We saw that in abundance on Saturday as Dublin played seven at the back with Danny Sutcliffe retreating at times to provide extra cover. That condensed space and gave the Dubs a great chance. These, combined with clever use of the ball and constant running at the Kilkenny defence, were the reasons they came out on top.
I hope the All Star selectors took note of Liam Rushe's performance at centre-back. He was immense and it was great to see 'Dotsy' O'Callaghan return to his best form.
I watched the game in Bolger's and it was a bumper weekend with the Viking Marathon and Madness in town. But the real madness was the decision not to televise the replay. The TV power brokers really missed a trick here.
Dublin have a massive challenge ahead of them in next Sunday's Leinster final. They've become used to provincial venues en route to the final and the wide-open spaces of Croke Park will test their tired legs against a Galway side that will look to open it up.
If Dublin can devise a plan to shut down Joe Canning, they'll be right in there but for me, it's Galway to hold onto the Bob O'Keeffe Cup.
Golden Browne deserves Waterford freedom
A productive few days for Waterford hurling began on Wednesday evening when our minor hurlers claimed a landmark win on Cork soil.
Austin Gleeson and Patrick Curran were among the standout performers on the night. These are two guys you will be hearing plenty about in the future – in the same mould as Ken McGrath and Paul Flynn. Watch this space.
The seniors completed a nice double on Saturday and while great credit goes to Westmeath for putting it up to us for 35 minutes, Waterford were always likely to push on and win the game by as much as they wanted.
The real highlight for me was the appearance of Tony Browne (pictured), who celebrates his 40th birthday today.
There's a new mayor appointed in Waterford and when he's settled into office, John Cummins should give the freedom of the city to Tony.
Still going strong in his 22nd championship season (he missed 1993), the guy is a phenomenon, a one-off. This is the stuff of legend, a throwback to the exploits of Christy Ring. What makes Tony special is his honesty, dedication to his craft and the way he looks after himself off the pitch.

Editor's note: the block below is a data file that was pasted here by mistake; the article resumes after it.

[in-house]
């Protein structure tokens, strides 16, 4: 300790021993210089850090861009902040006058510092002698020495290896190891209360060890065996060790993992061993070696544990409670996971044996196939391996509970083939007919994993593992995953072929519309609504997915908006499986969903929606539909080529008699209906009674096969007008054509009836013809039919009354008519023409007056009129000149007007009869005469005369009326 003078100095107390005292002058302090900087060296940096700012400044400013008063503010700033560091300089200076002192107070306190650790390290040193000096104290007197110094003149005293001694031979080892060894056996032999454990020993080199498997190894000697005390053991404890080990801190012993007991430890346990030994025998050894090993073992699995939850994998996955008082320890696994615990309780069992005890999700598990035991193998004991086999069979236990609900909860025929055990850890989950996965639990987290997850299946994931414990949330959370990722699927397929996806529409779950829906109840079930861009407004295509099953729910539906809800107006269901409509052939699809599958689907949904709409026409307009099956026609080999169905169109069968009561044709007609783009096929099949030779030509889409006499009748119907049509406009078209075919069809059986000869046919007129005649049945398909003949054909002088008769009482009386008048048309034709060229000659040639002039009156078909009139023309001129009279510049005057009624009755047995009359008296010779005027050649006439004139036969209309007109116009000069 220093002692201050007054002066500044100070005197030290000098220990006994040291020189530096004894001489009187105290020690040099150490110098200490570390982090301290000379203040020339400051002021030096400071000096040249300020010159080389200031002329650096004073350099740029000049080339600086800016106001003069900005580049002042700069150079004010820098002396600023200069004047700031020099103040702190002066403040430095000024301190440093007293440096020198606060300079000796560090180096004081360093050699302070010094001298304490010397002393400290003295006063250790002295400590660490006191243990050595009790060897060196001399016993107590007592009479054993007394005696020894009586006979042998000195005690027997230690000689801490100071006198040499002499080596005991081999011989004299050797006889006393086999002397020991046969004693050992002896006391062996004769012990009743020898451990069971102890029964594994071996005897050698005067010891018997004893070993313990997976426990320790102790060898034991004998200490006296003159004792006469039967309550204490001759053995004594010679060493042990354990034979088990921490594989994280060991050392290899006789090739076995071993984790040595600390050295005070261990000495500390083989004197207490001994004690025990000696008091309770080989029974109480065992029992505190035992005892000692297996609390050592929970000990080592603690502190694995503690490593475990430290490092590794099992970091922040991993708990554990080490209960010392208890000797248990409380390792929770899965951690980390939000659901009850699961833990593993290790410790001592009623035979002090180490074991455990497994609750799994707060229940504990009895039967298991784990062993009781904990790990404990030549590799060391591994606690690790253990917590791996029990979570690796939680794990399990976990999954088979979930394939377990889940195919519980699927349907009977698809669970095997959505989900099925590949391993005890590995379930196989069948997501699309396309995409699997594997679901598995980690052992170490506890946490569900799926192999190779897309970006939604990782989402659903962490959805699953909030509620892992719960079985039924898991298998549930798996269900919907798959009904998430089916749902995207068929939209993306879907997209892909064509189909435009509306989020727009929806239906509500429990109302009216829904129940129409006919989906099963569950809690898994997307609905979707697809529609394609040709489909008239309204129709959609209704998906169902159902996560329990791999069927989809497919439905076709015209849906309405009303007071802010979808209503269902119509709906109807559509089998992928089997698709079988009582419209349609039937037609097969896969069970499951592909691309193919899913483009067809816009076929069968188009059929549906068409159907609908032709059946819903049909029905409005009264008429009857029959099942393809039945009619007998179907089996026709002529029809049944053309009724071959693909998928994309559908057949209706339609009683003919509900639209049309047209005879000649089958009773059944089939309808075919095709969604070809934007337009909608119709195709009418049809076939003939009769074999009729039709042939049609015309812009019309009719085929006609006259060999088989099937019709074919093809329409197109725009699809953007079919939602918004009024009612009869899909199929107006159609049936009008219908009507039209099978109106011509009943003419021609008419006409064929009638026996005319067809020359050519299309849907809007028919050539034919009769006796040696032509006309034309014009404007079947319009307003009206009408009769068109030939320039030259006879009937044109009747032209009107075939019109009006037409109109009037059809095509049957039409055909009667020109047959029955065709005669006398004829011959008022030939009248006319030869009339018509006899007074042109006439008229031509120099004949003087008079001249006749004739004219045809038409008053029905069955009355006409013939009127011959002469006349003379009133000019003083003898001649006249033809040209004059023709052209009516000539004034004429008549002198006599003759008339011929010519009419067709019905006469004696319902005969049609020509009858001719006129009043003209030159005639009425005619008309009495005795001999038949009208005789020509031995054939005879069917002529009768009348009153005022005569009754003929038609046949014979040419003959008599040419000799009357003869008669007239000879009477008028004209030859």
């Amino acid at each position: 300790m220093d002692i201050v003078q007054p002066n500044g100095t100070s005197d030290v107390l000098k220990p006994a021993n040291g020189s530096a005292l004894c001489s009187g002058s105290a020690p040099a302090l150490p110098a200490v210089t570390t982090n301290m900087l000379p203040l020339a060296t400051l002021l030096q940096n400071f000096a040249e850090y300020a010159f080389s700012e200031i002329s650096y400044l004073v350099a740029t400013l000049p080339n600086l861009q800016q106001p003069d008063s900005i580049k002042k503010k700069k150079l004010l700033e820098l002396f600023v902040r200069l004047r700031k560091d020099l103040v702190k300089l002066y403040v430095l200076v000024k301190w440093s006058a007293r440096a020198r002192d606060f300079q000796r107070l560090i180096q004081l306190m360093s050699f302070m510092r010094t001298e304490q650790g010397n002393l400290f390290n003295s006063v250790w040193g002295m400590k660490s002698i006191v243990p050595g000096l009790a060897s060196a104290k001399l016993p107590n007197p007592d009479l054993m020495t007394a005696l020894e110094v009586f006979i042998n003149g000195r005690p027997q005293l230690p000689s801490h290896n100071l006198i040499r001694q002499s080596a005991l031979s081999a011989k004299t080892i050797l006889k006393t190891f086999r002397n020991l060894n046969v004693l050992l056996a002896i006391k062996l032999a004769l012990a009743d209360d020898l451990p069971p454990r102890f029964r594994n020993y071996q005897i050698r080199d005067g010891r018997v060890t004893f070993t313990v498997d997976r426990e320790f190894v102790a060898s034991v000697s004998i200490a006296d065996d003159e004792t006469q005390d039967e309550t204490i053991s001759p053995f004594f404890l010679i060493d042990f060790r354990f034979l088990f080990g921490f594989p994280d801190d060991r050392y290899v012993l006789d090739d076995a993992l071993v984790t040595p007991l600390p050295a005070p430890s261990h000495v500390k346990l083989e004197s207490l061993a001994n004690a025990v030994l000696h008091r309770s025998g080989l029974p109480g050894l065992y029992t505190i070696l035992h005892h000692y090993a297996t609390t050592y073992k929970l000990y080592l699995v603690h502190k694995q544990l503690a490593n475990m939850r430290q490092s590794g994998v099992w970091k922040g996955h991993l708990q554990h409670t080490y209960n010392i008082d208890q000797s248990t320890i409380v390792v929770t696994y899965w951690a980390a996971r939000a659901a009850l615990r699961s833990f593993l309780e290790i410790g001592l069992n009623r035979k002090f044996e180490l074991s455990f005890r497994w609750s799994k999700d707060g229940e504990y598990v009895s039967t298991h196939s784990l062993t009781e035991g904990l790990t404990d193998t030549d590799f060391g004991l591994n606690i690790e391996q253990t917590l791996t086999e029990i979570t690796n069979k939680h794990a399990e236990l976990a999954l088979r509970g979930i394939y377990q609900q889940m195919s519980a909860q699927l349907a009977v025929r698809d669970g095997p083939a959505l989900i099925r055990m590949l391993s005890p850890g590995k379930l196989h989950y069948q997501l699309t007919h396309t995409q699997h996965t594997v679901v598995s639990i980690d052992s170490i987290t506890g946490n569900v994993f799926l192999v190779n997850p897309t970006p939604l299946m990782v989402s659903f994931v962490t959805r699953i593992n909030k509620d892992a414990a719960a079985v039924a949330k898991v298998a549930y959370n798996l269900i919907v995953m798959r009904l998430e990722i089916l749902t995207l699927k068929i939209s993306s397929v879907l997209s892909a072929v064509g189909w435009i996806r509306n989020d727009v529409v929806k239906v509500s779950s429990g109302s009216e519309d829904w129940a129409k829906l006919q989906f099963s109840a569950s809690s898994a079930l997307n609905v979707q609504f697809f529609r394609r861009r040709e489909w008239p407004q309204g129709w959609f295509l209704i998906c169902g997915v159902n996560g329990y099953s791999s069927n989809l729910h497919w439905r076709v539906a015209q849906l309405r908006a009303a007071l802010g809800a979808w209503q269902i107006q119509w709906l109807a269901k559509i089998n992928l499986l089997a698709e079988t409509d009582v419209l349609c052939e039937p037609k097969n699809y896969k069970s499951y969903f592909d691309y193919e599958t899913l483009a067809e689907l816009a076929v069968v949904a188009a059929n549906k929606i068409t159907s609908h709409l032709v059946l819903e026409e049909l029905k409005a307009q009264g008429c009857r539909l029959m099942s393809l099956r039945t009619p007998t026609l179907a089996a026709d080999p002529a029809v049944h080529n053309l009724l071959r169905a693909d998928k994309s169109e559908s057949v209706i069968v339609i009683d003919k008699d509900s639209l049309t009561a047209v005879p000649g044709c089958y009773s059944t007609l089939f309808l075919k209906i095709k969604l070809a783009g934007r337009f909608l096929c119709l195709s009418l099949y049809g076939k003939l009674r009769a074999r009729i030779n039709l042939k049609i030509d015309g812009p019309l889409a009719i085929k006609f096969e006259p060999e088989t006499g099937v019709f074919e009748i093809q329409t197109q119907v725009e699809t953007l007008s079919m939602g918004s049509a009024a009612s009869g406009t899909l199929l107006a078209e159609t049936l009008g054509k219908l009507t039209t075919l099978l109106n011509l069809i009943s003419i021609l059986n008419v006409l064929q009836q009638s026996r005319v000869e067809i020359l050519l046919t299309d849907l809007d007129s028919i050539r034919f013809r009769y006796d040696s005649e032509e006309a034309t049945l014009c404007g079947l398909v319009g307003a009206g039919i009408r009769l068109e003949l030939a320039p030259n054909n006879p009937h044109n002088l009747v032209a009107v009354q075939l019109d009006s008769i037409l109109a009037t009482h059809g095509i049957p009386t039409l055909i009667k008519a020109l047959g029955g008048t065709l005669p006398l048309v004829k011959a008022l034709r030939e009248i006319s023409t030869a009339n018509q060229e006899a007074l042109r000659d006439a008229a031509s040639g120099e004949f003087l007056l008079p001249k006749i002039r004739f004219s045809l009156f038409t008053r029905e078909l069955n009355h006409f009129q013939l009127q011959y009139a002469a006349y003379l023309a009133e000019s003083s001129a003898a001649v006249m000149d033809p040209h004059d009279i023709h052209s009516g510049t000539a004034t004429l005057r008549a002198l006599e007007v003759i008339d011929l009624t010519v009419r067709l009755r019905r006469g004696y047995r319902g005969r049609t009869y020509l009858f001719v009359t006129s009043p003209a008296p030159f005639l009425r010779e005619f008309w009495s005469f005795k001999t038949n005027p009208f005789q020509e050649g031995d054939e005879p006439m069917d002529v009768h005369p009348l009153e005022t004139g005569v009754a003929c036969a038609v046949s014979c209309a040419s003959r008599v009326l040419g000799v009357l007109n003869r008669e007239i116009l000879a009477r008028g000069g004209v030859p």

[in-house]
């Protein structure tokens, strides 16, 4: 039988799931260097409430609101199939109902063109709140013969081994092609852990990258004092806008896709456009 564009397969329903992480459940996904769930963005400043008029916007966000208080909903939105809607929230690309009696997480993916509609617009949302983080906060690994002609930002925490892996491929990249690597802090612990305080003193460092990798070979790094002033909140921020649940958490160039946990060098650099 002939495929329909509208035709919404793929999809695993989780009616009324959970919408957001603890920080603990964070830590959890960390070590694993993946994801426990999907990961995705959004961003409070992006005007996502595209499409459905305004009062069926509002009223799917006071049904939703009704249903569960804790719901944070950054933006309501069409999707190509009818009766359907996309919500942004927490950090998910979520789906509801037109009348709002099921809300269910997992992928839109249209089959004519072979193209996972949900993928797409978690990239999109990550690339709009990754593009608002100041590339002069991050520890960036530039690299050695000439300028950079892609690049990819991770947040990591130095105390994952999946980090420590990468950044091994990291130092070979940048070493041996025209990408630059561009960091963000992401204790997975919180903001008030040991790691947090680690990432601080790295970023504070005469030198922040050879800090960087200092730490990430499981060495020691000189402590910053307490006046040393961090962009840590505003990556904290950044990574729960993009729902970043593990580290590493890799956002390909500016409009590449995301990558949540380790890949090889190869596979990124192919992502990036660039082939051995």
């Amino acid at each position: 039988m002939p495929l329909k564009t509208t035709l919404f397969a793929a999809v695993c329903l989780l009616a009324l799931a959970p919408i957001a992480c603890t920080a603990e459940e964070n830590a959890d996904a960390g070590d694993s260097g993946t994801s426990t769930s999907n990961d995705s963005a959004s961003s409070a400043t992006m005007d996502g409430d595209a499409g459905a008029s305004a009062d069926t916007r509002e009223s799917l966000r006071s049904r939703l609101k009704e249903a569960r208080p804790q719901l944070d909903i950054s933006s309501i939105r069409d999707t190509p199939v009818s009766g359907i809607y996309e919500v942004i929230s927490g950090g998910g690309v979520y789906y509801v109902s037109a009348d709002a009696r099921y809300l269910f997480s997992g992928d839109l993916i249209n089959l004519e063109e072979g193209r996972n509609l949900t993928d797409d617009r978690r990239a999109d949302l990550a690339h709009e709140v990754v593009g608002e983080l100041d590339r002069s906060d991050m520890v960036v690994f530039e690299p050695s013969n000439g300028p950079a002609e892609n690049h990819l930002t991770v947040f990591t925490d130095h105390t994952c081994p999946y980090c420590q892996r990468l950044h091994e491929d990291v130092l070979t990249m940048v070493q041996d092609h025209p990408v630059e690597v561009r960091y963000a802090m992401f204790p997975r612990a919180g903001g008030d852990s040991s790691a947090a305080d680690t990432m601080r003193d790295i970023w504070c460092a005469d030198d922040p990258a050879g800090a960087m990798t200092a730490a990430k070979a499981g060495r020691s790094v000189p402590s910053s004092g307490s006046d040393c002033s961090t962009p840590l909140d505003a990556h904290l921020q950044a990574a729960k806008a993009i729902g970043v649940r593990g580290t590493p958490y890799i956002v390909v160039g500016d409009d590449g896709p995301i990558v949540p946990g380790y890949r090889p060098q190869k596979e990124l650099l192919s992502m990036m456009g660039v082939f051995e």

And from talking to some of the younger members of the panel at the moment, I know how big a part Tony played in lifting heads following the Clare defeat. Happy birthday, Browner – one of the all-time greats.
You can't look beyond the next game
WEXFORD will have taken great heart from Dublin's victory over Kilkenny.
The fact that the Dubs pushed on and scalped the Cats will fill Wexford with renewed optimism. Following a line of form, Wexford will believe that they're not too far off the mark at all and we're in for another tasty qualifier if, as I'm expecting, Clare get past Laois next weekend to set up a clash with Liam Dunne's men.
Dublin's victory has changed the entire hurling landscape. People dismissed Wexford's performances against Dublin, but they should have won the first game at Wexford Park. And Carlow put in an incredible shift themselves against Wexford. By all accounts, they were unlucky to come out on the wrong side of a two-point defeat and the unluckiest manager of the year has been John Meyler.
But he has organised Carlow and put systems in place that should enable them to push on and become even better. What this championship has really opened my eyes to is the fact that you can't look beyond the next game.
Clare simply cannot take Laois for granted, but they will get through. And then I'd expect Wexford to really test Clare in a physical sense. Yet another potentially brilliant match in a thrilling championship summer.